Leeds housing uncertainty branded ’10-year planning shambles’ by opposition leader

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A senior member of Leeds City Council has branded the ongoing uncertainty around the authority’s housebuilding targets a “10-year planning shambles”.

The comments were made by the leader of the authority’s opposition Conservatives group Coun Andrew Carter, who claimed 37 green belt sites were “needlessly put at risk” of housing development by the council.

It follows a high court ruling last month, in which a judge found that an “error of law” was made in including sites formerly in the green belt in the council’s long term Site Allocations Plan (SAP) for housing, and that the sites should be immediately taken out and re-examined by the government.

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But the council’s executive member for housing Coun Lisa Mulherin hit back at Coun Carter, claiming the errors of law were made by government planning inspectors in the first place, and that the changes could make it difficult for people to buy houses in communities outside the inner-city.

Housing has become a political hot potato in Leeds.Housing has become a political hot potato in Leeds.
Housing has become a political hot potato in Leeds.

The SAP lists sites on which the council feels are appropriate for to build new houses over the coming years, in order to meet housing targets given to the authority by the government. Leeds’s SAP was adopted by the council in July 2019, following a public inquiry and report by government planning inspectors. However, this was subject to a legal challenge by Aireborough residents before, in June 2020, a judge found that three of the seven grounds used in the SAP constituted errors of law.

This led to a recent order that all 37 sites in the SAP that had been in the green belt should be handed back to the government for examination.

Coun Carter told a meeting of the council’s housing scrutiny committee: “I can only describe this now as a 10-year planning shambles, culminating in this court case.

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“To be frank, it is no good saying ‘the inspectors got it wrong’ – the inspectors came to their conclusions because of all the evidence presented by (Labour’s) administration. You can share the blame equally.

“The sad thing about this is that 37 green belt sites were needlessly put at risk. We still have a 6.1 year land supply. There is also a total number of new homes with planning permission outstanding of 29,000 – that is the highest capacity in over a decade.”

Coun Carter claimed that, in chasing such a high housing total in the first place, the council had hamstrung itself into having to find unsuitable sites to build on, leading to the recent judgement.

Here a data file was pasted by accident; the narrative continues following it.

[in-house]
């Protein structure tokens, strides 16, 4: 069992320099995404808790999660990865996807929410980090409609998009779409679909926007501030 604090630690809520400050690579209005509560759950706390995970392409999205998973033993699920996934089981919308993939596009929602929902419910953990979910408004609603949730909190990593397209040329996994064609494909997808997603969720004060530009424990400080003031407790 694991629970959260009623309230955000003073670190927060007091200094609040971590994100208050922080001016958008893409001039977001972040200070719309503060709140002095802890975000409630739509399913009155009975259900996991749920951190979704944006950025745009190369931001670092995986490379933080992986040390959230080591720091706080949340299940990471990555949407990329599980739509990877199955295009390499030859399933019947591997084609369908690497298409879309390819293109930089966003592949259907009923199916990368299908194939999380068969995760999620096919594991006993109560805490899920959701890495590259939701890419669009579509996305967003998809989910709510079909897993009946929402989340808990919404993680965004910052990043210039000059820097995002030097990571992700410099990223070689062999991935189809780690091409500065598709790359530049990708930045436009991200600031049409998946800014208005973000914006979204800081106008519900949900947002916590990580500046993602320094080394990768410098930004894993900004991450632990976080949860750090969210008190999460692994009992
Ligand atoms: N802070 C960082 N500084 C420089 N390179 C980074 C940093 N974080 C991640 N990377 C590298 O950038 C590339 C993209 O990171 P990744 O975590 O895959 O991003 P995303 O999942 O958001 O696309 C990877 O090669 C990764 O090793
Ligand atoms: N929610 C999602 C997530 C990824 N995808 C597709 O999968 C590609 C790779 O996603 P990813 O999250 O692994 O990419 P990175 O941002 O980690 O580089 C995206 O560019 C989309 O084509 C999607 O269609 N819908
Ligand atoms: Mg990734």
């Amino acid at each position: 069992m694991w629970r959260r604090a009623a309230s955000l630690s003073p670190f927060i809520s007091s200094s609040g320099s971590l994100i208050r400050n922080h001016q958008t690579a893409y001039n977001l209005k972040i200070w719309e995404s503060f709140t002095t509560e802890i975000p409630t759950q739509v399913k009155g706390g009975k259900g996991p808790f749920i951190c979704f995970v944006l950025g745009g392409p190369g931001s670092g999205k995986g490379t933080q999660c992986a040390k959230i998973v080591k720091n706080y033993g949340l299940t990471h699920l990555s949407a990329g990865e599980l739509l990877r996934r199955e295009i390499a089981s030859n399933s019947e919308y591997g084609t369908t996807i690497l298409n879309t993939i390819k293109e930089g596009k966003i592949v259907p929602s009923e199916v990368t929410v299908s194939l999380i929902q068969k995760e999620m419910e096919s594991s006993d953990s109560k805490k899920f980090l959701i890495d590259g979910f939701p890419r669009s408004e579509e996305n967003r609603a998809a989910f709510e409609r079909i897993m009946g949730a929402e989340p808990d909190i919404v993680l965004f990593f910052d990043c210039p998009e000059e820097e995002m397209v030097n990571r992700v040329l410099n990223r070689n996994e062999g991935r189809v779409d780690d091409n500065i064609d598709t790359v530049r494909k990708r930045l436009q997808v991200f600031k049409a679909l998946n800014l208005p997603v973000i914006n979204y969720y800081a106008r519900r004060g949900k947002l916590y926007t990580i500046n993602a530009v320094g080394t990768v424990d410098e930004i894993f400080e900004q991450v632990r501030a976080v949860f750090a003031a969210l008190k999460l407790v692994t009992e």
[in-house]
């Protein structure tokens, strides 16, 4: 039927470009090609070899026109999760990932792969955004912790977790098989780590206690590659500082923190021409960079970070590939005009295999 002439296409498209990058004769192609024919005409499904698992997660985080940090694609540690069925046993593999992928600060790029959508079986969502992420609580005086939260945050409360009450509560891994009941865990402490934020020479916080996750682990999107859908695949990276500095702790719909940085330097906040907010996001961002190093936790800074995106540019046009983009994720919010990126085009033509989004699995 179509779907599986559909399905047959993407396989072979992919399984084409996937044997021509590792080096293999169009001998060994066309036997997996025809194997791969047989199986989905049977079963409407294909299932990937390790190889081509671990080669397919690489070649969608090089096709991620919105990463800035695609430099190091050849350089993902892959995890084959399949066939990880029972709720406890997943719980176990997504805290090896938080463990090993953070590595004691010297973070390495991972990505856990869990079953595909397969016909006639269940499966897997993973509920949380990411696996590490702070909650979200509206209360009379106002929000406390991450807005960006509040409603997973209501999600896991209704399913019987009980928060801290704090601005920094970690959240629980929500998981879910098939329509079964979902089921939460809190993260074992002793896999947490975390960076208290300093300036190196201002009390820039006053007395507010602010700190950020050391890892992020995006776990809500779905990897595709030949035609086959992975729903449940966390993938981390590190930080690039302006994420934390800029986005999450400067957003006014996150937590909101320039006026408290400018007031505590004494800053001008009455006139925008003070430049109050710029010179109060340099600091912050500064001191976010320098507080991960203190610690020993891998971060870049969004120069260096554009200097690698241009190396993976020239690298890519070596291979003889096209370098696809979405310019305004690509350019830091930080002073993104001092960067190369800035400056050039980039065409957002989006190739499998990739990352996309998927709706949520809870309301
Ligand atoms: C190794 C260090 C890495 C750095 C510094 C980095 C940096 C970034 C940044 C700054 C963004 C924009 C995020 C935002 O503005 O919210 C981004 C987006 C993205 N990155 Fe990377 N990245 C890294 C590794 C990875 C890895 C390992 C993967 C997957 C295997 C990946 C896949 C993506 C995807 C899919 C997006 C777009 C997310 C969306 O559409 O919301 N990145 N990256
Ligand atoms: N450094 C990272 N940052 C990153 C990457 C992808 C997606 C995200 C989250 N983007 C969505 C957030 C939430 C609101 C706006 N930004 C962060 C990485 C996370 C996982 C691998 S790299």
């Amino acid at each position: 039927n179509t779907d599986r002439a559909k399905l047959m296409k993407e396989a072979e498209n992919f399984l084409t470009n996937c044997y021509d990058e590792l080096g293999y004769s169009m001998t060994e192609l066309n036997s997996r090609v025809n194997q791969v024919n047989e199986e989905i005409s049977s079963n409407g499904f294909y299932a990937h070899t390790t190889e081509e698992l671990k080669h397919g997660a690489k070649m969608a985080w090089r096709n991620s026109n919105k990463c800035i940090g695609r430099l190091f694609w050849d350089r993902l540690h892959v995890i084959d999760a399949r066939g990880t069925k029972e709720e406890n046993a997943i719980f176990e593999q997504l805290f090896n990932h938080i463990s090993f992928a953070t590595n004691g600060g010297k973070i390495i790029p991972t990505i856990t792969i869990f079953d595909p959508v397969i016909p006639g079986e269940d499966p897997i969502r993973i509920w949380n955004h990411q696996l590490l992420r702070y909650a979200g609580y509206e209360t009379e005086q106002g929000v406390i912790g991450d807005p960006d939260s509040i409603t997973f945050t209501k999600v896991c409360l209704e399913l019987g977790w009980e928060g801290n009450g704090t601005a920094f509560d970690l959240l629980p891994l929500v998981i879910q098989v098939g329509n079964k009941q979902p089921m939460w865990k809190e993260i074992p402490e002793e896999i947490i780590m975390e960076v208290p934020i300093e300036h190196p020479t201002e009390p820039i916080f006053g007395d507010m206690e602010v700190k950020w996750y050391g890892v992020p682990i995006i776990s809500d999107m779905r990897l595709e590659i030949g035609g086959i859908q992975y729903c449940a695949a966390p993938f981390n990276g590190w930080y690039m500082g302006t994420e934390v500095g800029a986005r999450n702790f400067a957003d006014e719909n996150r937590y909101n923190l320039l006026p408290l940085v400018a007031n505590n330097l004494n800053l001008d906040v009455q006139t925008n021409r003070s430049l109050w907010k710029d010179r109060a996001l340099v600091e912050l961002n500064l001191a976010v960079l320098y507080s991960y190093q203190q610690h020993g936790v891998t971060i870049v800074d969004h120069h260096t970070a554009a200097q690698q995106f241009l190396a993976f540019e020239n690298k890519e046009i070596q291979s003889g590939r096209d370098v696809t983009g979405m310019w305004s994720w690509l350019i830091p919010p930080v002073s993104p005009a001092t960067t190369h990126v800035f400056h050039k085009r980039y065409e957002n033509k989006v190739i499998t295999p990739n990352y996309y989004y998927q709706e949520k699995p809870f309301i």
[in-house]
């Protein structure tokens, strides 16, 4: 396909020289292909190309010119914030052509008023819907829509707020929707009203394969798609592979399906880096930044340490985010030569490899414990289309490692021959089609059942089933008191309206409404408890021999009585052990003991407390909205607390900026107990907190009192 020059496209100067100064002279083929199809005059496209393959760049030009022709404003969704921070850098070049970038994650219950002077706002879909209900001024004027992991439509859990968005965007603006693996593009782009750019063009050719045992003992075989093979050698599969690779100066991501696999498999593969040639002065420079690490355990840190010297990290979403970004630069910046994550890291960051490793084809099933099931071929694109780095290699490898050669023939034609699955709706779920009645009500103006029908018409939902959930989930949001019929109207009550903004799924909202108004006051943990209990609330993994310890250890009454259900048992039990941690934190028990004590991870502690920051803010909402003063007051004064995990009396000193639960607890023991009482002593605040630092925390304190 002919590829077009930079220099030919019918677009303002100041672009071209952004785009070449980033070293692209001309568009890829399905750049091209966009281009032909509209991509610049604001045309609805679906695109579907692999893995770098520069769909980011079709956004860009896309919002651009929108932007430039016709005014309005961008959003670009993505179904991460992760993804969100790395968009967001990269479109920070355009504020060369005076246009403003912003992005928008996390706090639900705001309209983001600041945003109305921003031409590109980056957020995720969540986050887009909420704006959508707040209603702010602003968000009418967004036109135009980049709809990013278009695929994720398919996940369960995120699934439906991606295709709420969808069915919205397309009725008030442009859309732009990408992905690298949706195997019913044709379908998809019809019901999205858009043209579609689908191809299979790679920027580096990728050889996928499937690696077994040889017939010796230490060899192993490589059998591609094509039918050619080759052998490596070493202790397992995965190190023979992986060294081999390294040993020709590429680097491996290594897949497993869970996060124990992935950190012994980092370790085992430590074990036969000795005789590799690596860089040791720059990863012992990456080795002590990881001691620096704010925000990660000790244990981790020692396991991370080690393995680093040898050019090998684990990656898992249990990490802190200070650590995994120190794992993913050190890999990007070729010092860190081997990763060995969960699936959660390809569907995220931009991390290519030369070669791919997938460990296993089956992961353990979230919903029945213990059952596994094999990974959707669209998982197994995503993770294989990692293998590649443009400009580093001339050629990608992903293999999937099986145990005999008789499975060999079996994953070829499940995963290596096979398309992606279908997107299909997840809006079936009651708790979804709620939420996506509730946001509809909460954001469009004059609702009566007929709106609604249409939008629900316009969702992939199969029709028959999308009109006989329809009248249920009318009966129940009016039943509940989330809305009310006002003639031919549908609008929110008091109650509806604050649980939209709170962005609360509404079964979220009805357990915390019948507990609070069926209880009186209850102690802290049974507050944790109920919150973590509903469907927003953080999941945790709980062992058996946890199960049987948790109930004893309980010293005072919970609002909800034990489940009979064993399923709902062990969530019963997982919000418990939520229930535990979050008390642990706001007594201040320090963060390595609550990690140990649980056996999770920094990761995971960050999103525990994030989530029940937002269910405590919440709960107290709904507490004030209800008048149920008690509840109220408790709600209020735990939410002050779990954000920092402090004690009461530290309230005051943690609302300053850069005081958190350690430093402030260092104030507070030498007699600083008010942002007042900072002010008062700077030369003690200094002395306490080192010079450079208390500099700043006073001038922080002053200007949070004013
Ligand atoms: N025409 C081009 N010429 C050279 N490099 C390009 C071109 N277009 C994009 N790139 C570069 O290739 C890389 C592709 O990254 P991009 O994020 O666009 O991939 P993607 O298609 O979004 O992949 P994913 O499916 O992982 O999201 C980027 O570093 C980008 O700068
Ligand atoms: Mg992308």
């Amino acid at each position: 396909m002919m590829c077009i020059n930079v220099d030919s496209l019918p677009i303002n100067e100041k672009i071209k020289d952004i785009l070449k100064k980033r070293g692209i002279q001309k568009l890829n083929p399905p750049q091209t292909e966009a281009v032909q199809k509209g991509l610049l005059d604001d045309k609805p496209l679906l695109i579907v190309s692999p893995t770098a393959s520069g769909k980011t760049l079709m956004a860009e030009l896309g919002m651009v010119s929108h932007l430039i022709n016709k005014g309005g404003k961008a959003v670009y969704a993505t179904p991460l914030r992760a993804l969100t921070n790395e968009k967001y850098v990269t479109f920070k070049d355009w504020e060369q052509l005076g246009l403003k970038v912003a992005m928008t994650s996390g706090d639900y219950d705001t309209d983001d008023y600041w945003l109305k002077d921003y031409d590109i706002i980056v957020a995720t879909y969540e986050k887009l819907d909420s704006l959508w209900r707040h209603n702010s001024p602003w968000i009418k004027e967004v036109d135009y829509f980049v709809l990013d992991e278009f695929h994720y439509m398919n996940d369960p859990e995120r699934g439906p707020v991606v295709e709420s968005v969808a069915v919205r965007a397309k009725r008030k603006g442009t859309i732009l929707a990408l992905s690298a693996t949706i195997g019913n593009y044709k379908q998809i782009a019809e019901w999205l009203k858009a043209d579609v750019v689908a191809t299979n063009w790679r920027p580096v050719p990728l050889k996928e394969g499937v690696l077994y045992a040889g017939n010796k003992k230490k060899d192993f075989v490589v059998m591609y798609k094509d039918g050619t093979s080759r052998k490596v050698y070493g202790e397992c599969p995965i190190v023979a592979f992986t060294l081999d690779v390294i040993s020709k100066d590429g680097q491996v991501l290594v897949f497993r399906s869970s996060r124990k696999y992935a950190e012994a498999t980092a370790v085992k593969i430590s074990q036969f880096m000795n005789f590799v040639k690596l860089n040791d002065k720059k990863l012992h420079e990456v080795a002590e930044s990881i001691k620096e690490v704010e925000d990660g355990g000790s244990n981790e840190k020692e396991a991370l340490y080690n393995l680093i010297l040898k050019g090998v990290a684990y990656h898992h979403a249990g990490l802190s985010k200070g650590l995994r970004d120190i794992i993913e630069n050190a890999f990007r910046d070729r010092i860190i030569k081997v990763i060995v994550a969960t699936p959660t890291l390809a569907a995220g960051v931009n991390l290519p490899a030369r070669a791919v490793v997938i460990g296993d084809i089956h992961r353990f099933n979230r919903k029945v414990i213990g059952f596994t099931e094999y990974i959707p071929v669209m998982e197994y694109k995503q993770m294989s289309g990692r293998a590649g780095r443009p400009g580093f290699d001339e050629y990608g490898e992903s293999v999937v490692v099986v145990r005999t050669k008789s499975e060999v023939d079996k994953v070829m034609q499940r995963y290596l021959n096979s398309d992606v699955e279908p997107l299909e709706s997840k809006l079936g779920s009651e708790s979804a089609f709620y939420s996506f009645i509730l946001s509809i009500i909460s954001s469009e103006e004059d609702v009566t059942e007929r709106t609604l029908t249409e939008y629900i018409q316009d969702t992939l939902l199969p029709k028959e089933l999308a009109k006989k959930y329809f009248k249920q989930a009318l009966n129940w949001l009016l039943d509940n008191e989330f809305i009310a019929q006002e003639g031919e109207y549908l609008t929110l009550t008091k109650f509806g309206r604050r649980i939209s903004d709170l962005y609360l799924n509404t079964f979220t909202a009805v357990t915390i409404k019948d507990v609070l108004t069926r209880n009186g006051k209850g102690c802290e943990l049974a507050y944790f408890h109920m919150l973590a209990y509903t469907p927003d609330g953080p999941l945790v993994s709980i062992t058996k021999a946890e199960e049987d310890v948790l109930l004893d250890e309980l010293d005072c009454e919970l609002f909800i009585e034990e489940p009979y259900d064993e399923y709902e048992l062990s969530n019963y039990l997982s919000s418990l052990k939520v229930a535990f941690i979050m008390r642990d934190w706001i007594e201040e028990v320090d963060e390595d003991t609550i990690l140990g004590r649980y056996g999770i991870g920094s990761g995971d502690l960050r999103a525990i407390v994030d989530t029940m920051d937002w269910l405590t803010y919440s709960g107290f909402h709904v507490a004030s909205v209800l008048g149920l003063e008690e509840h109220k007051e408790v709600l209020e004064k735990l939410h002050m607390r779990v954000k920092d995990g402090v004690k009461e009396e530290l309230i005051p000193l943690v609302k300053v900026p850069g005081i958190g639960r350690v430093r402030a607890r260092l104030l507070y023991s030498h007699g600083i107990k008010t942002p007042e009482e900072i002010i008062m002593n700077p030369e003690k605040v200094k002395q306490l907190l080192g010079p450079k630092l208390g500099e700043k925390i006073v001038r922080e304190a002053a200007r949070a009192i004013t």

He added: “It leads me to believe that if you’d accepted a lesser total figure. There wouldn’t have been the need for the most sensitive of these green belt sites to be included, and that would have led, probably, to no legal challenge – this is a hugely self-inflicted wound.

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“Throughout this process, the council has based its assumptions on very optimistic levels of economic growth. If it was ever likely to be that high in the first place, it certainly isn’t now post-Covid.

“I do hope that officers are going to properly look at economic data coming back to us.”

The meeting heard that even when the green belt sites were taken out of the plans, the council still had a surplus of sites for housing. But Coun Lisa Mulherin, the council’s executive member for housing, suggested this could lead to poorer, more urban areas taking on a disproportionate amount of new houses.

“The allegation that officers in this council hadn’t done their jobs properly in terms of presenting information needs to be refuted,” she said. “We are up against what was written in the inspector’s report in which the judge has found fault.

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“(Under the current plans) The housing land supply is delivered, effectively, by the city centre and inner areas delivering way above their requirements, and outer areas delivering rather less of that.

“In terms of having availability of housing for all our communities, and wanting to be able to buy homes near the area they grew up in – that presents a challenge.

“We hopefully can move forward in terms of developing a proper local plan that has all the priorities in tackling the climate emergency.

“I am keen not to go back through a lengthy process and move forward to get some of the housing to meet the challenges of the future and tackles the climate emergency.”

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Committee member Coun Kevin Ritchie (Lab) added: “The imbalance of the housing allocations across the city where we have a massive surplus in the city centre and the inner areas.

“Even anecdotally, we know there is a need for housing in those outer areas where young people want to stay in the places they grew up in. This imbalance of the allocations could have consequences for us, but it does worry me.”

The meeting heard that, while it is likely to take around six-to-eight weeks for the council to resubmit its green belt sites, it was unclear how long the government would take to review make a judgement on whether they were suitable.